Kia Sorento PHEV Road Trip: San Juan Island Car Camping

First, some information on the destination, conditions and other details for those who might be curious about the details of my latest capability test of the Kia Sorento PHEV. We depart from suburban Seattle to San Juan Island in the Puget Sound for a weekend of camping and whale watching off Vancouver Island, British Columbia (BC). Late summer weather is pretty warm by Pacific Northwest standards, but it’s truly perfect with high temperatures in the upper 70s and nighttime lows in the upper 50s. Driving distance to our campsite is just over 100 miles (including a one hour ferry ride). My wife and I will sleep in the back of our Sorento. I bought an amazing 3 inch thick memory foam inflatable mattress exclusively for this purpose (it fits perfectly between the wheel wells with the middle and rearmost seats folded down). We stuff a few blankets between the captains chairs to close the gap between them and there’s plenty of room for me, at 6’1″ (185.4cm), to lie flat on my back without lifting my legs. legs or laying on my side. My wife is only 5’4″ so it’s practically lavish, for her. Our daughter and my sister-in-law are with us and will be sleeping outside, next to the Sorento, in a tent (this is a spacious rig for spending the night, but it is not this big!).

If you’re unfamiliar with the San Juan Islands, they’re a breathtakingly beautiful collection of small islands between massive Vancouver Island off the coast of British Columbia and Washington State. They epitomize the natural beauty and ruggedness of the Puget Sound region, where the region’s mountains and forests meet the sea. It’s a quiet, slower-paced haven roughly in the middle of the three largest regions metropolitan areas of this part of the Pacific Northwest: Vancouver and Victoria, British Columbia, as well as Seattle, WA.

We left in the early afternoon in 74 degree weather with sunny skies and lightly heavy traffic (for the Seattle area). Northbound on Interstate 405, I’m only occasionally able to drive at or slightly over the speed limit (60 mph) and can’t exceed 50 mph for about ⅔ of the way up. interstate 5, north of Seattle. I used about 6% battery the first few miles of the trip (to make room to capture load from coasting or braking) and switched to hybrid (HEV) mode after a few miles then manually switched between electric (EV) and HEV Modes in sections where traffic slows below 45 mph. 51 miles into our trip, the speed limit increases to 70 mph, and I can set the cruise control to stay at that speed (except for a few miles where the limit drops back down to 60 mph), until what we were leaving the freeway and heading west on a 55 mph state highway to Anacortes, WA where we will take the ferry to San Juan Island.

Kia Sorento PHEV with roof-mounted cargo box

A few miles before entering the long queue at the ferry terminal, after using 36% battery for about 12 miles out of the 92.5 miles traveled so far, the screen showed 38.4 mpg. I forgot to save it after switching back to EV mode for the last 5 miles of the trip through the town of Anacortes, which meant my actual combined mpg figure was a bit higher. Also note: in addition to the heavy load and degraded aerodynamics of the charging box, I run a “car fridge” on the 180W 12V socket in the rear of the vehicle, charging multiple devices and running the alternating current also; this is absolutely the worst range of EVs I’ve had all summer with an estimated range of 30 miles based on this stage one way, so far. Assuming I’m not using much of the hybrid battery to run the car fridge at the campsite or to charge appliances, I can confirm the EV range better in my follow-up article. I notice there are free 240v charging options on the island which I can try to use to recharge the battery while we enjoy a meal and drink at a local brewery. Otherwise, the last 10.5 miles of our trip from the ferry docks to our campsite is entirely in HEV mode (including about 5 minutes of idling in line to get off the ferry), and we only get 29 .7 mpg on the 25-45 mph two-lane roads get us there. The time spent idling certainly didn’t help our mpg.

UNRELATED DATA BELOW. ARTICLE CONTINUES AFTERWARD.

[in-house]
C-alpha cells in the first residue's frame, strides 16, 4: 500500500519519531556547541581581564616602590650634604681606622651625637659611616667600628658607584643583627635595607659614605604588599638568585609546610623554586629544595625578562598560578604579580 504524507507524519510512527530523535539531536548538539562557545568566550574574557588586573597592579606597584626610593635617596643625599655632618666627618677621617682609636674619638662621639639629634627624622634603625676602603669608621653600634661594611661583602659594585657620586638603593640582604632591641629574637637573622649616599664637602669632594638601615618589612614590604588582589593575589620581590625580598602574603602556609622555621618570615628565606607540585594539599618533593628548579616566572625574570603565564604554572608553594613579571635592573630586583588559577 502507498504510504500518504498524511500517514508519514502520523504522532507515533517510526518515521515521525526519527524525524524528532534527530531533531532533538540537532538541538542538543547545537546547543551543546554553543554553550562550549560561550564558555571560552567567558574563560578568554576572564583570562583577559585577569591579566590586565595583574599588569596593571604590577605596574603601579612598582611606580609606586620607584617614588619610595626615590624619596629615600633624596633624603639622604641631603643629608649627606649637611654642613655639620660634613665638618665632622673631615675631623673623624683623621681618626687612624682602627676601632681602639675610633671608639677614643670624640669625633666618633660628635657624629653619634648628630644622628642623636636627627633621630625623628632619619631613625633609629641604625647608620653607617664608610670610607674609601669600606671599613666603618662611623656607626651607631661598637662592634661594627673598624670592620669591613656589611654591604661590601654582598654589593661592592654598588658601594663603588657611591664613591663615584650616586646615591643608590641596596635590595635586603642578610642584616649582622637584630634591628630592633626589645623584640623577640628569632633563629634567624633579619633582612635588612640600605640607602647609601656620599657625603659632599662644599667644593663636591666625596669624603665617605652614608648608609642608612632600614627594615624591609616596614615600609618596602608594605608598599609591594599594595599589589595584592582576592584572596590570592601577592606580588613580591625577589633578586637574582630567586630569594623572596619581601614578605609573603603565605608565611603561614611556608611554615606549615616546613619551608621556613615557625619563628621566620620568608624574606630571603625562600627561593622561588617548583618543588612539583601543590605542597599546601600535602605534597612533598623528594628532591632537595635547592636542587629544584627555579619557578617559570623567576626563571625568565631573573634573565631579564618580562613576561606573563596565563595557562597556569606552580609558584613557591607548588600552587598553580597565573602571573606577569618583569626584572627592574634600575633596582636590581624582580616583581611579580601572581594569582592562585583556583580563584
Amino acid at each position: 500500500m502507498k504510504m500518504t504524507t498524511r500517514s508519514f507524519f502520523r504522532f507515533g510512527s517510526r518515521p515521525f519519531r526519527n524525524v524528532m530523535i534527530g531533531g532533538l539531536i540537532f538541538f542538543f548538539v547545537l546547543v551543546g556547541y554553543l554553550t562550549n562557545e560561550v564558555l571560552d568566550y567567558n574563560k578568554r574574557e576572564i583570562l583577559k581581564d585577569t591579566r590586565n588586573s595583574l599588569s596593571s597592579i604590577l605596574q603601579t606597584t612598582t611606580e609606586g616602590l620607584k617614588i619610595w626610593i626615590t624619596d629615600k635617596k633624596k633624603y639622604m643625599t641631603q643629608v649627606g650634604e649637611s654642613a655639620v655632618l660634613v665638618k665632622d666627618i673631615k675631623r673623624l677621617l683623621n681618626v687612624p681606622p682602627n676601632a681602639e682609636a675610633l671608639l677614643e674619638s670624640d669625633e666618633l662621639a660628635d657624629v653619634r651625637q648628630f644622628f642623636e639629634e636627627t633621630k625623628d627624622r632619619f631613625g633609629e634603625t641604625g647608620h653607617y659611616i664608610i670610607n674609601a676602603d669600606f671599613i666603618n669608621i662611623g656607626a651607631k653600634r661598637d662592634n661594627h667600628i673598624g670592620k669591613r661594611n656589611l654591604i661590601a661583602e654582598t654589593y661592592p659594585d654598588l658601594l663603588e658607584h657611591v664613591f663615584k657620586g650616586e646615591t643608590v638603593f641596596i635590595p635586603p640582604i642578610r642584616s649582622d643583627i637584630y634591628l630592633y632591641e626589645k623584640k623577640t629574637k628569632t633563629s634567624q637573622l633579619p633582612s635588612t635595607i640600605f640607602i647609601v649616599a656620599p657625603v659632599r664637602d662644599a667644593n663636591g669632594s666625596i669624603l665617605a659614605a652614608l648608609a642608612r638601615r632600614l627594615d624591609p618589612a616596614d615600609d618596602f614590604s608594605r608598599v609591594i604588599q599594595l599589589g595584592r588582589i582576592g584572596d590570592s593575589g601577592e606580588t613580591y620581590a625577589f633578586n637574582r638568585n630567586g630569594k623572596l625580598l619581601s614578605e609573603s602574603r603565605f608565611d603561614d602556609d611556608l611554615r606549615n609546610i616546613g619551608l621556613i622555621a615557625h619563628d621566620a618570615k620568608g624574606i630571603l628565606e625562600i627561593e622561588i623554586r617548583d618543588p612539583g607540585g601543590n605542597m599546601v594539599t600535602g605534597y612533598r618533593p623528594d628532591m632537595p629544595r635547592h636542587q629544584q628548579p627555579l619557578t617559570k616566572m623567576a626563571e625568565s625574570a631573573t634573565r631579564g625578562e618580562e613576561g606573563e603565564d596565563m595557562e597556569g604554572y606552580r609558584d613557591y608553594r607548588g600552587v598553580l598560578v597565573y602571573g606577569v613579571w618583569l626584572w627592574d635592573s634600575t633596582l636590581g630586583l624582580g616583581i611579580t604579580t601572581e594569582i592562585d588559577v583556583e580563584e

Breaking up segments of the trip with multiple stops breaks the overall picture of our fuel efficiency, but at the end of a surprisingly long day (our ferry was delayed for a few hours due to a missing crew), our combined total stats were around 38 mpg. In my book, that’s good enough for 97 miles of highway driving with the weight we’re carrying and the aerodynamic drag of the cargo box. I certainly would have gotten better efficiency otherwise, but I still beat the efficiency of the more fuel-efficient HEV alternatives to our Sorento PHEV, namely the Toyota Highlander Hybrid or the Sorento (non-plug-in) Hybrid.

Have you ever been camping in the Sorento PHEV? Do you have any questions or comments about this part of my test? Please leave your questions or comments below and come back soon for part 2 of my camping review.

Images courtesy of Justin Hart.

Justin Hart has owned and driven electric vehicles for over 14 years, including a first-generation Nissan LEAF, second-generation Chevy Volt, Tesla Model 3, electric bicycle, and most recently, a Kia Sorento PHEV. He is also a SUP enthusiast, poet, photographer and wine lover. He enjoys taking long EV and PHEV trips to beautiful, serene places with the people he loves. Follow Justin on Twitter for daily news coverage of KIA EV.

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